The big difference between the two is immediacy. Whereas with store finance, you can walk into a shop, see something you want and – assuming you pass the credit check – secure the product you want there and then, using a credit card to pay for something takes a bit more planning. Even Amazon hasn’t quite perfected same-day credit card delivery just yet.

A credit card is likely to give you extra flexibility in terms of managing your payments and being able to use it to buy more than one thing, but at the same time, you won’t know what your credit limit is until you are accepted, so there’s a chance it won’t be big enough to purchases the thing you have your eye on. It could all come down to your appetite for an impulse purchase.

In both cases though, the same thinking applies – apply without knowing what your credit report says about you and you could be left either staring frustrated at a ‘Sorry…’ message on an online application form, or slightly red-faced in a store standing next to a disappointed sales assistant.

So how can I prepare for an application?

These days almost all credit checks are automated, including store finance – the only difference between that and a credit card application is that it’ll be someone in the shop entering your personal information, rather than yourself.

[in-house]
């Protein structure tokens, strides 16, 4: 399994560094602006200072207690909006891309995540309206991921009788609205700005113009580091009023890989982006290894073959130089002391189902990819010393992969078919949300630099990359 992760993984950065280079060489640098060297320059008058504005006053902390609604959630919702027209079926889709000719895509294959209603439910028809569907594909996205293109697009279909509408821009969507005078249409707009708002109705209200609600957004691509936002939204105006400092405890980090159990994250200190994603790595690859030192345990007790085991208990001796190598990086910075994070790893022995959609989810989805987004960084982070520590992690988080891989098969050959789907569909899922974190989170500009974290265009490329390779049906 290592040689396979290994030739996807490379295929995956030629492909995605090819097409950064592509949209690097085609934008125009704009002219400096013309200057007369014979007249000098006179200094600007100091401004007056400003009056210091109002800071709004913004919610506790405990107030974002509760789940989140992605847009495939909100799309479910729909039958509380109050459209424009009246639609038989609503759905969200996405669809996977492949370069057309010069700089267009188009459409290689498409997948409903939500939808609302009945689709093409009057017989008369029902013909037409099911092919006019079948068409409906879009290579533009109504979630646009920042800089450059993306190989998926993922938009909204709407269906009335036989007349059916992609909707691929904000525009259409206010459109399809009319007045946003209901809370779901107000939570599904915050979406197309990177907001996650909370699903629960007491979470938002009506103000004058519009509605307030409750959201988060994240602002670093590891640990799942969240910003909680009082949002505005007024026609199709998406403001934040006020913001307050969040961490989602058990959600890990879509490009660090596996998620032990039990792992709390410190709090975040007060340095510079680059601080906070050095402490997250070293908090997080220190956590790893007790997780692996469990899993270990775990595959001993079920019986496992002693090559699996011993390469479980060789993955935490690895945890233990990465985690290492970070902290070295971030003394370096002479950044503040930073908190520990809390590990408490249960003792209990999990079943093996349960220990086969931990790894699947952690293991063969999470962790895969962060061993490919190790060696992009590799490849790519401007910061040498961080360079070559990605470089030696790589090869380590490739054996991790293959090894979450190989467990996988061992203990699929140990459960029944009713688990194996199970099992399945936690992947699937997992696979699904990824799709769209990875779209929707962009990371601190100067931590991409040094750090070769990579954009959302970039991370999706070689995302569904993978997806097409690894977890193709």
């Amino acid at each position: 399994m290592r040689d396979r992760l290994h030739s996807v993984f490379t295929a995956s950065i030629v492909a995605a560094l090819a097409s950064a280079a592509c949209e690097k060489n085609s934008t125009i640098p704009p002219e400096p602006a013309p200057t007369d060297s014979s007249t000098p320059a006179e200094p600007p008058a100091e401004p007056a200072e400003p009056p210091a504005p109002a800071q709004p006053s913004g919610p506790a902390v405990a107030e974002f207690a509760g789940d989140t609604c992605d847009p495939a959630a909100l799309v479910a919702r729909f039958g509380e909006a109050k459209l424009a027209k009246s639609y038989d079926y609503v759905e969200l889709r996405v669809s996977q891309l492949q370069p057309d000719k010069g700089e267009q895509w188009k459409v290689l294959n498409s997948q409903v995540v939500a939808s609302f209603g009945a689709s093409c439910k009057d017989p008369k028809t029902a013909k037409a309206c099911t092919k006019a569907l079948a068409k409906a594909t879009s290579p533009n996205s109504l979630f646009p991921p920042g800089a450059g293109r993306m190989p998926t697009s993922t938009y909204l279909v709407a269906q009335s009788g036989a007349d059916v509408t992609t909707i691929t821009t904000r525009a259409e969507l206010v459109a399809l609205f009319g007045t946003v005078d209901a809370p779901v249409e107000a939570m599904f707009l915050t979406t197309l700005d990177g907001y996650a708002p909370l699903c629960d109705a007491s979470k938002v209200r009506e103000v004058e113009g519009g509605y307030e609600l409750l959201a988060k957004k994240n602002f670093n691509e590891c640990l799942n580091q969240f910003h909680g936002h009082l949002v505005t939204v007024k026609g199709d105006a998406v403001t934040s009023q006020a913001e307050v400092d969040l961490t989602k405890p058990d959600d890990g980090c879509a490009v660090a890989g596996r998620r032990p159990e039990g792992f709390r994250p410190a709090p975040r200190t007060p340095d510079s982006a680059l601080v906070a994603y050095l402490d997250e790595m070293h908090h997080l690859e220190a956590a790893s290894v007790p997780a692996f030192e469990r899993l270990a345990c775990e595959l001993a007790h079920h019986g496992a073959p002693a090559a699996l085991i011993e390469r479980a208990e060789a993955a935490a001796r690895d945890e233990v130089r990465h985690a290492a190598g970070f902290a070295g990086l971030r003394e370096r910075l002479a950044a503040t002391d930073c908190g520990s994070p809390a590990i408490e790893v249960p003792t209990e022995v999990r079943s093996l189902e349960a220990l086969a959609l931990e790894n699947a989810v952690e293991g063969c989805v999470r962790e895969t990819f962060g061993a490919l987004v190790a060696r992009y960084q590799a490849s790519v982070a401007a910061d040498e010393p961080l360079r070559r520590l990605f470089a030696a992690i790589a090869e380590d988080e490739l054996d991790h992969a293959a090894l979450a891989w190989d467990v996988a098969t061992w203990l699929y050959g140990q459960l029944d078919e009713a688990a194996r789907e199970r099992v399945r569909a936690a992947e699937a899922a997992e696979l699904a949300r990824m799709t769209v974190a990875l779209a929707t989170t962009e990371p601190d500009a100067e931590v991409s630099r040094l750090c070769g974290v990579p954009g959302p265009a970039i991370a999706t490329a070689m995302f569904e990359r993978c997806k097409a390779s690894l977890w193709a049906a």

Different lenders will use different Credit Reference Agencies and so knowing what’s held about you by more than just one is a big advantage (only checkmyfile lets you do that).

As well as your repayment history, the ‘public information’ held on your credit report will play a big part. Your Electoral Roll status and whether you are listed at your current address (with the agency that is being checked) carries a surprising amount of weight and can easily make or break a decision. Similarly, any court information will have a significant impact on the decision they come to.

That means if your Electoral Roll listing is missing, or negative court information is returned, then you may find yourself being declined straight away.

If you aren’t listed on the Electoral Roll, it’s not too much hassle to get your listing updated to reflect your latest address and it could make a big difference to your application – it might just mean waiting until the next sale before making that big purchase.

To make sure your credit report is in the best possible shape for being approved, no matter which method of purchasing power you prefer, you can try checkmyfile FREE for 30 days, then £14.99 a month afterwards – you can cancel at any time online or by phone or email.

The Advantages & Disadvantages of Store Cards

There are a number of reasons you might take out a store card: whether you’re just waiting in-line at the shop and find out you can save on today’s shopping or they offer the promise of making money in the future, these cards regularly find their way into wallets (or phones via an app). Most big retailers offer their own cards, which allow you to take your purchases home – often with a nice discount applied – without having to part with a penny at the till.